Pope Names 15 New Cardinals Reflective of Diversity of the Faithful
VERBANIA, Italy — Pope Francis named 15 new cardinals from 14 countries on Sunday, continuing his efforts to diversify the church hierarchy and extend the global reach of the church.
Many of the new bishops and archbishops come from the developing world, including countries like Myanmar, Tonga and the Cape Verde islands that have never had a cardinal, Vaticanofficials said. In all, nine of those named Sunday come from developing countries.
It is a group representing “every continent, to manifest the indissoluble links between the Church of Rome and the particular churches present in the world,” the pope said to tens of thousands of people gathered in St. Peter’s Square for the weekly prayer and blessing.
Of the new nominations, only five were European. Breaking with tradition, Francis bypassed many dioceses — mostly European — that traditionally have been selected for a seat in the College of Cardinals.
“He’s breaking all the patterns of cardinal nominations,” and even the bishops of dioceses that in the past led to a cardinal post “will have to earn his respect,” said Alberto Melloni, the director of the John XXIII Center in Bologna. “What’s striking is how quickly he broke with a centuries-old mechanism.”
North American dioceses were also overlooked, “because they already have a significant number, and that number has remained stable during the past year,” the Rev. Federico Lombardi, a Vatican spokesman, said in a note published Sunday.
“The most evident criteria is evidently that of universality,” Father Lombardi said. “Fourteen different countries are represented, including some that do not currently have a cardinal, and some that have never had one.”
The pope also named to the College of Cardinals five retired archbishops and bishops who he said were “distinguished for their pastoral charity in the service of the Holy See and of the church.” Because they are over 80 years of age, they cannot take part in the secret conclave that elects popes. Including these five, the number of countries represented rises to 18, Father Lombardi said.
“He’s emphasizing the notion that the Church really is universal, it’s not just a reflection of Europe, or of economically strong countries, even those that most support the church financially,” said Andrea Tornielli, coordinator of Vatican Insider. “Francis’ vision is of a truly universal church attentive to all the peripheries of the world,” he said.
The pope, Mr. Melloni said, has overthrown what was once a predictable system. “After today, it won’t be possible to say that any nomination is surprising,” he said.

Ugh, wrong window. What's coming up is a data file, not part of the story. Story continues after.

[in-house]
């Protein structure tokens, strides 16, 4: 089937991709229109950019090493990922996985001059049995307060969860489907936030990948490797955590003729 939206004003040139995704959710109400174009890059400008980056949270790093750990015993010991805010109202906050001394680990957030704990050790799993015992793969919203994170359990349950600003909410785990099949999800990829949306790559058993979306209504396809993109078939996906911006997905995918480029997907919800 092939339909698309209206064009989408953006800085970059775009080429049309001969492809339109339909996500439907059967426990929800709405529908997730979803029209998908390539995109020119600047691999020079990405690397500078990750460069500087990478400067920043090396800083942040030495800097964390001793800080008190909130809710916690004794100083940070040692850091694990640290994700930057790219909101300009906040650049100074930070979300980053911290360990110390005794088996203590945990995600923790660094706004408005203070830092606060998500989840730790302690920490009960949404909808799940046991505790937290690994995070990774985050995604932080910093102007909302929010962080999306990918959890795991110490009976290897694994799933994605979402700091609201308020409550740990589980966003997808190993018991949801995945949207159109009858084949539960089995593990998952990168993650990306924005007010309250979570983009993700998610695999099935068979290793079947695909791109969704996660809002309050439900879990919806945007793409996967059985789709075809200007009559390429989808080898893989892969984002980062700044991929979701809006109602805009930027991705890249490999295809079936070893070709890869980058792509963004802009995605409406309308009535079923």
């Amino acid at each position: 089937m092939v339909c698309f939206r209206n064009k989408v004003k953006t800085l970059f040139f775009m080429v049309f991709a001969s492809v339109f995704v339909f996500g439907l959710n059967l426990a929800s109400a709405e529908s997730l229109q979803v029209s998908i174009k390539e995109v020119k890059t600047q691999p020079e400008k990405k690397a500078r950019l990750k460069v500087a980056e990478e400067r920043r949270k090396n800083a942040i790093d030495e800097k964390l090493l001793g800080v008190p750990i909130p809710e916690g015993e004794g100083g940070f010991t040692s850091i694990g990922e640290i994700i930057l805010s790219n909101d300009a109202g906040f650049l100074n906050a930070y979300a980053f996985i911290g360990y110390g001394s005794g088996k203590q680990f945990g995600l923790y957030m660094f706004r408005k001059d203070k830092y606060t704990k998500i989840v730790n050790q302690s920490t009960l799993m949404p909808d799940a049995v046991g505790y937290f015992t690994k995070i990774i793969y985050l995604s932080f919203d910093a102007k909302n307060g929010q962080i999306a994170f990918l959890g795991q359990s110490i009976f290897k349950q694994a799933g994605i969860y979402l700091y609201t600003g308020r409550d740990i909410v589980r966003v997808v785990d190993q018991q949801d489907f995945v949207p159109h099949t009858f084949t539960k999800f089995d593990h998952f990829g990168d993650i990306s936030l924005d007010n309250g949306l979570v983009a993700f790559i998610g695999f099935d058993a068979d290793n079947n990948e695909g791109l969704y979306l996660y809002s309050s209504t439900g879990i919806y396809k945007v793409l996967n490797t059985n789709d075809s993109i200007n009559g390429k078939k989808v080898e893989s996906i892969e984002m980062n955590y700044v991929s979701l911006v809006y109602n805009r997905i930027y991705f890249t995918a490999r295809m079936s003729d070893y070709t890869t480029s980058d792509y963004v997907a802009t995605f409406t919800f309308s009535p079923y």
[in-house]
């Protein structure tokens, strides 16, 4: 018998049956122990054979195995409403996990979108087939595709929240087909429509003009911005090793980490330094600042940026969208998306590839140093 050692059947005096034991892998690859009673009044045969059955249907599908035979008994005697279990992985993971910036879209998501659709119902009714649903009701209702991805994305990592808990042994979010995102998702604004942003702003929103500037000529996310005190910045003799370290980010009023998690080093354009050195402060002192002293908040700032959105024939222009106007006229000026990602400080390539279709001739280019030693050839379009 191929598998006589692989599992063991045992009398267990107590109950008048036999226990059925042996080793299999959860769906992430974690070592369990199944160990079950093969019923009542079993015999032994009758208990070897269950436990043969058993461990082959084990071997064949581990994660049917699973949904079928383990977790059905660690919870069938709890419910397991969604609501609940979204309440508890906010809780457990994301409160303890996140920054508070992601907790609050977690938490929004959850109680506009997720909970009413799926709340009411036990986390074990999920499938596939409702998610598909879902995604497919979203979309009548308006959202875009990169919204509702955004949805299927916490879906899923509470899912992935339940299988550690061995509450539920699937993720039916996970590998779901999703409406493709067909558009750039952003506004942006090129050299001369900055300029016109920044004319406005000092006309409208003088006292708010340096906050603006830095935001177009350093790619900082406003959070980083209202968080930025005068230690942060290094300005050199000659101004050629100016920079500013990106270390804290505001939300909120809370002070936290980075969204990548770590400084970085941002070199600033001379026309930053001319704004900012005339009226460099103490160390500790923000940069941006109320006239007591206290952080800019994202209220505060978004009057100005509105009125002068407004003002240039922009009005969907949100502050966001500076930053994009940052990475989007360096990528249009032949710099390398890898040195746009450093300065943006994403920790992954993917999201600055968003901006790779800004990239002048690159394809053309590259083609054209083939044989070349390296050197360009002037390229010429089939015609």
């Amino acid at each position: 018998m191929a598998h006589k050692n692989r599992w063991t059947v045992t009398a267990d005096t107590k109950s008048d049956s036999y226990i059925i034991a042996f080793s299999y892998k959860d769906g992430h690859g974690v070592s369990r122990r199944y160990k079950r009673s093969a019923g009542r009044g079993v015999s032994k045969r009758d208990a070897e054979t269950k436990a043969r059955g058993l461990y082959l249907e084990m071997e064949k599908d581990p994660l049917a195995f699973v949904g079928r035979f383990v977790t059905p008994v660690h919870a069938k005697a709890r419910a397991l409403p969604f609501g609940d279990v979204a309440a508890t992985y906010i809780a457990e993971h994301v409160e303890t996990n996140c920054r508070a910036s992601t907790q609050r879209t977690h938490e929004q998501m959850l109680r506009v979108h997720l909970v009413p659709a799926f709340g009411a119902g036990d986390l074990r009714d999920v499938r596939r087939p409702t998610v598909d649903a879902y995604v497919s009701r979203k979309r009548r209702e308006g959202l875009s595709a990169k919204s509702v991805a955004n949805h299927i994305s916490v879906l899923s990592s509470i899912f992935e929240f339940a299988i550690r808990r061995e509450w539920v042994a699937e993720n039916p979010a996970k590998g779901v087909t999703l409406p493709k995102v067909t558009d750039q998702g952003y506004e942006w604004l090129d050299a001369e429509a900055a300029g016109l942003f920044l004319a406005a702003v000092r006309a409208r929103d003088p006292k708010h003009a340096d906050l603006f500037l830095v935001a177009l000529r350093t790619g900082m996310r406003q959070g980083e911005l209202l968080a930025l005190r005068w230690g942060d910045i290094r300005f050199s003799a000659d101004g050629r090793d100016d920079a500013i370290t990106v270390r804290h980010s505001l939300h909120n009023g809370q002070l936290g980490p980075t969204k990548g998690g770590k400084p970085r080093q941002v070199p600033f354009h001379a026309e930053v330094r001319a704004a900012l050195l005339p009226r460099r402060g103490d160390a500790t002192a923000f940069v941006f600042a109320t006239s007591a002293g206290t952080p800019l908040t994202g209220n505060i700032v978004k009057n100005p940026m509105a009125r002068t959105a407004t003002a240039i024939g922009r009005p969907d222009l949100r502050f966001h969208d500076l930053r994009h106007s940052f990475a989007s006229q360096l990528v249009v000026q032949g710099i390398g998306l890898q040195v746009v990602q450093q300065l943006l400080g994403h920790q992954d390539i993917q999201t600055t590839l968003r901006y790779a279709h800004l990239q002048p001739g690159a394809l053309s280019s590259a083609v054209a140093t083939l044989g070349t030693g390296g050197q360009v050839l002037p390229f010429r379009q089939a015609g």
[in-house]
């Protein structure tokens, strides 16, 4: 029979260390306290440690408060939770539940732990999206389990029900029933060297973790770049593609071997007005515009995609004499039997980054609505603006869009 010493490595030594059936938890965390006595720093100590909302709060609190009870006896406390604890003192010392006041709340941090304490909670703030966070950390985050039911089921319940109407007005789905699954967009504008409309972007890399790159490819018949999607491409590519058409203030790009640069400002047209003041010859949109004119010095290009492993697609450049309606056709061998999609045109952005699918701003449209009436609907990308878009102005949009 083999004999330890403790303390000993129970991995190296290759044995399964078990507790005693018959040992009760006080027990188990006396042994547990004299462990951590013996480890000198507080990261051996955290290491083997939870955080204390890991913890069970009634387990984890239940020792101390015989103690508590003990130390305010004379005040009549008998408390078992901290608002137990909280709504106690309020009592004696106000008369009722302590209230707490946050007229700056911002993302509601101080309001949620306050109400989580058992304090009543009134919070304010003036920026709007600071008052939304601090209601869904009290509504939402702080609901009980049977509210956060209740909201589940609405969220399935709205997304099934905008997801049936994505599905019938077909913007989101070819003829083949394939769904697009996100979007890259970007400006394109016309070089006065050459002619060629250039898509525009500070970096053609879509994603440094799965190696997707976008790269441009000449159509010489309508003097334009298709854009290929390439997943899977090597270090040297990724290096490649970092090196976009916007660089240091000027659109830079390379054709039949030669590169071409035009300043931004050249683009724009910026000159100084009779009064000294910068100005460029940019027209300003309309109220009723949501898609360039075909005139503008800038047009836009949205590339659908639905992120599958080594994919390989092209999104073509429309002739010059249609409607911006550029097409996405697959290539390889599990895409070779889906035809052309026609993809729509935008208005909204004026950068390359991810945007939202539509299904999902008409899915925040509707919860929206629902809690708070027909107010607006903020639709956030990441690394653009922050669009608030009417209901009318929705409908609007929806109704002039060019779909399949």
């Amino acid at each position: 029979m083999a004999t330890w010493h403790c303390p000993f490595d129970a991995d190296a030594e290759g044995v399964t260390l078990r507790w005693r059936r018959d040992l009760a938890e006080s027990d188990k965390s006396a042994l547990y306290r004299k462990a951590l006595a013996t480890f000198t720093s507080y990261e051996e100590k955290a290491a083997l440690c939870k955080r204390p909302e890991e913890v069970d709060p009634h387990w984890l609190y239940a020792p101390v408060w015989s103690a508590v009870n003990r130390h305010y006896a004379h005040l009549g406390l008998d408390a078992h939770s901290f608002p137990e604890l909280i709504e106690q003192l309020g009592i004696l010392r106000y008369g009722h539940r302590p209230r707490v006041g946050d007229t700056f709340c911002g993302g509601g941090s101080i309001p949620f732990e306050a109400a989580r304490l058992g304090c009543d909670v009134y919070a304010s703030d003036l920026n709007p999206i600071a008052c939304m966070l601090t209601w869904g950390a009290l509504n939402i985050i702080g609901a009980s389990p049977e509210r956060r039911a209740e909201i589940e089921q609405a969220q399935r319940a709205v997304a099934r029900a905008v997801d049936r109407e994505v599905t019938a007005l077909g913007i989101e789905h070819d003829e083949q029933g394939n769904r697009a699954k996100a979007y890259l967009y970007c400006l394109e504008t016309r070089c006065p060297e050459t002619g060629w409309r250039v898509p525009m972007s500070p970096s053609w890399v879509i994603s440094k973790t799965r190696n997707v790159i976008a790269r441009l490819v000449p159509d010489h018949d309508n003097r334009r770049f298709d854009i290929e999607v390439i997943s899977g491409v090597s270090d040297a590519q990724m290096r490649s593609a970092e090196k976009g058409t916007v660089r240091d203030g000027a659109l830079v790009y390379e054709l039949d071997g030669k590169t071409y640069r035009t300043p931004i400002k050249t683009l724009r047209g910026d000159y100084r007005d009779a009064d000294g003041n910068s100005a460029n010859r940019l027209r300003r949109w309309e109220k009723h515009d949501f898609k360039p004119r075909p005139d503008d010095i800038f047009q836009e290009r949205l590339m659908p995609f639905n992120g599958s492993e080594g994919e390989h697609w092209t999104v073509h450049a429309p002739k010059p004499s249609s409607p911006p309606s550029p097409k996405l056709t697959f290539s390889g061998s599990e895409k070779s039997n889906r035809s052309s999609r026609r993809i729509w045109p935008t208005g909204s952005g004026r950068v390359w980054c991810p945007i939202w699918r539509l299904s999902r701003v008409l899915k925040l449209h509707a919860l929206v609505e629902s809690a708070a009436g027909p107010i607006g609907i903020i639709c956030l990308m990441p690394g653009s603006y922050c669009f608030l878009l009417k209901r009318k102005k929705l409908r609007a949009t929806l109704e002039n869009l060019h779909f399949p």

In keeping with the theme of his papacy, Francis picked several prelates known for their pastoral activities, like Msgr. Francesco Montenegro, the archbishop of Agrigento, who has been closely involved in efforts to assist the tens of thousands of migrants who have crossed the Mediterranean and landed on the Italian islands of Lampedusa and Sicily as a stage in their perilous journeys to northern Europe.
Monsignor Montenegro accompanied the pope when he visited Lampedusa in July 2013, his first official trip outside Rome. There, Francis chided the world for its indifference to the suffering caused by forced migration, a subject he has returned to often.
“He made very free choices,” Mr. Tornielli said. “He has chosen pastors who are real pastors, even in smaller dioceses because they correspond to this pastoral vision.”
The new cardinals will be formally installed at a ceremony called a consistory on Feb. 14, Francis said, adding that he had convened the entire College of Cardinals for a two-day reflection “on the orientations and proposals for the reform of the Roman Curia,” the Vatican’s administrative bureaucracy.
Reforming the Curia has been a priority for Francis, who has established commissions to review both the Vatican’s finances and its inner workings. It was “notable,” Father Lombardi said, that only one of the new cardinals — Archbishop Dominique Mamberti, Prefect of the Supreme Tribunal of the Apostolic Signatura — is from the Roman Curia.
With the addition of the 20 new cardinals, the College of Cardinals now numbers 228, including 103 who are over 80.
Francis will now have chosen 31 of the 125 cardinals who will elect the next pope, including 16 cardinal electors of 19 cardinals named just under a year ago. They, too, came predominantly from countries in the Southern Hemisphere.
Mr. Melloni said it was hard to characterize the new cardinals, most of whom had risen in the church during the eras of John Paul II and Benedict XVI, as strictly conservative or liberal.
Instead, it could be said that these new cardinals are likely to be more sensitive to the pope’s vision of “a church that goes to the peripheries, that renounces power in order to heal the wounds of suffering men and women, adopting a different attitude than that taken by some intransigent cardinals” that have recently challenged Francis on issues, Mr. Melloni said. “The new cardinals could find themselves in tune with a new way of looking at things.”